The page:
Gross examination of the brain reveals that the adult Otx1-/- mouse brain is about 25% lighter than that of heterozygous and wild-type mice. The overall thickness of the neocortex is reduced in the homozygous mutant, especially in the temporal and perirhinal areas, where the reduction may be as much as 40%. The sulcus rhinalis is displaced dorsally and the hippocampus is shrunken with a divarication of the dentate gyrus, whereas the volume of the colliculi is increased, and there is an additional protuberance between the superior and inferior colliculi. The cerebellar abnormalities include the presence of an additional lobule and a duplication of the rostral end of the declivus.2 Morphologic analyses of Otx1-/- neocortex have shown that, despite their overall reduction in thickness, all of the cortical layers are recognizable; however, the cells appear to be more tightly packed in the mutant IV layer, whereas their density is clearly reduced in the V layer and particularly in the VA sublayer.183 Outside of the central nervous system, Otx1-/- mice have no ciliary process in the eye, no lachrymal or Harderian glands, and no lateral semicircular duct in the inner ear.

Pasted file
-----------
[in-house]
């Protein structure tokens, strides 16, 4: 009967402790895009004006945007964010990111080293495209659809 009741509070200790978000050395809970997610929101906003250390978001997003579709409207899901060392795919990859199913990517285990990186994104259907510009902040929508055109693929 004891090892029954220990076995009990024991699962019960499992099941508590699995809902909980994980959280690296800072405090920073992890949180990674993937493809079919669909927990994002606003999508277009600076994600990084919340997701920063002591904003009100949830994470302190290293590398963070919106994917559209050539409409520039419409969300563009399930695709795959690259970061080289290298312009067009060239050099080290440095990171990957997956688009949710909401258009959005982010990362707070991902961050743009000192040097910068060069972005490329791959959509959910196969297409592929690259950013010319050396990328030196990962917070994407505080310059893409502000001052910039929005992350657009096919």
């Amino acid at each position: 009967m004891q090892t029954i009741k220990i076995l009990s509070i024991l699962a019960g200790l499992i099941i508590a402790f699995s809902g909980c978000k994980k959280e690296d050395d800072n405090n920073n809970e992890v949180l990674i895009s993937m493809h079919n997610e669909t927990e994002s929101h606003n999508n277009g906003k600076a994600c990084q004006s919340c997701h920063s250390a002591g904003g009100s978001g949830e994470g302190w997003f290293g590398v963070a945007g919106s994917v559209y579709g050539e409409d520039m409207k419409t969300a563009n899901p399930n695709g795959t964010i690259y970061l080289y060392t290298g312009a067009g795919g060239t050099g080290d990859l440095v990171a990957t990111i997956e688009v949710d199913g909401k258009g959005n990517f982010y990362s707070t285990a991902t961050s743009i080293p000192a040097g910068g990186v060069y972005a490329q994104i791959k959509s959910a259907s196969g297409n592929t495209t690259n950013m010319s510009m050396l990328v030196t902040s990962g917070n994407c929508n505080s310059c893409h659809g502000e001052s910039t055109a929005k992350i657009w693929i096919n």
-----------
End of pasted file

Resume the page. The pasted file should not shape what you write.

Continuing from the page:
Natural History and Clinical Phenomenology
Epileptic symptoms occur in all Otx1-/- mice but have never been observed in heterozygous Otx1+/- mice. The seizures are of two main types: (a) short, 30-second episodes of head bobbing and teeth chattering that may subside or evolve into (b) generalized seizures characterized by upper extremity clonus, rearing and falling, and convulsions that last for approximately 60 seconds with complete recovery or, occasionally, evolve into status epilepticus and exitus. The frequency of the seizures tends to be less in older Otx-/- mice, but they never disappear. In addition, Otx1-/- mice show nonepileptic turning behavior.